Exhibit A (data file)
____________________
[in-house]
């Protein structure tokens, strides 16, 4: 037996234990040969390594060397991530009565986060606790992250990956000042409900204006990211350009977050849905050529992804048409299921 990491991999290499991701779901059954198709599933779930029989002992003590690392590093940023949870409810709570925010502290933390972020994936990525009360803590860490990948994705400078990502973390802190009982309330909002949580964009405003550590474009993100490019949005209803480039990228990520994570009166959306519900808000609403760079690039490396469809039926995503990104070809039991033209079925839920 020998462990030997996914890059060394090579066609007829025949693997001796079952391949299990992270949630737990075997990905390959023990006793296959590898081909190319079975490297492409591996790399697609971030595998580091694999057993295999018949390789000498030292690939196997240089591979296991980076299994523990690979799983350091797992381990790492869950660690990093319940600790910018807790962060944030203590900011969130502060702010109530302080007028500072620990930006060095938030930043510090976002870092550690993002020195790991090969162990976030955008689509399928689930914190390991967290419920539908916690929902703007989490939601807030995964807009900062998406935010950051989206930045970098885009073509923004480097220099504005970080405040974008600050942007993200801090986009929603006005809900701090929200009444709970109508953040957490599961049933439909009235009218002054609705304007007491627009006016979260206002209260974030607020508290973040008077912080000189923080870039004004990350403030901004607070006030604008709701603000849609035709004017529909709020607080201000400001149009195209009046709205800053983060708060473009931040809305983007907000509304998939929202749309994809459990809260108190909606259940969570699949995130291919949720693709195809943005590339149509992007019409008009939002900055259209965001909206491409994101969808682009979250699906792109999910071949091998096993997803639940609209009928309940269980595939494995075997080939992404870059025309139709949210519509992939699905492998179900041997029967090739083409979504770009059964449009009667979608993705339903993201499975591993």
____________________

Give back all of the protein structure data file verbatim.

[in-house]
């Protein structure tokens, strides 16, 4: 037996234990040969390594060397991530009565986060606790992250990956000042409900204006990211350009977050849905050529992804048409299921 990491991999290499991701779901059954198709599933779930029989002992003590690392590093940023949870409810709570925010502290933390972020994936990525009360803590860490990948994705400078990502973390802190009982309330909002949580964009405003550590474009993100490019949005209803480039990228990520994570009166959306519900808000609403760079690039490396469809039926995503990104070809039991033209079925839920 020998462990030997996914890059060394090579066609007829025949693997001796079952391949299990992270949630737990075997990905390959023990006793296959590898081909190319079975490297492409591996790399697609971030595998580091694999057993295999018949390789000498030292690939196997240089591979296991980076299994523990690979799983350091797992381990790492869950660690990093319940600790910018807790962060944030203590900011969130502060702010109530302080007028500072620990930006060095938030930043510090976002870092550690993002020195790991090969162990976030955008689509399928689930914190390991967290419920539908916690929902703007989490939601807030995964807009900062998406935010950051989206930045970098885009073509923004480097220099504005970080405040974008600050942007993200801090986009929603006005809900701090929200009444709970109508953040957490599961049933439909009235009218002054609705304007007491627009006016979260206002209260974030607020508290973040008077912080000189923080870039004004990350403030901004607070006030604008709701603000849609035709004017529909709020607080201000400001149009195209009046709205800053983060708060473009931040809305983007907000509304998939929202749309994809459990809260108190909606259940969570699949995130291919949720693709195809943005590339149509992007019409008009939002900055259209965001909206491409994101969808682009979250699906792109999910071949091998096993997803639940609209009928309940269980595939494995075997080939992404870059025309139709949210519509992939699905492998179900041997029967090739083409979504770009059964449009009667979608993705339903993201499975591993």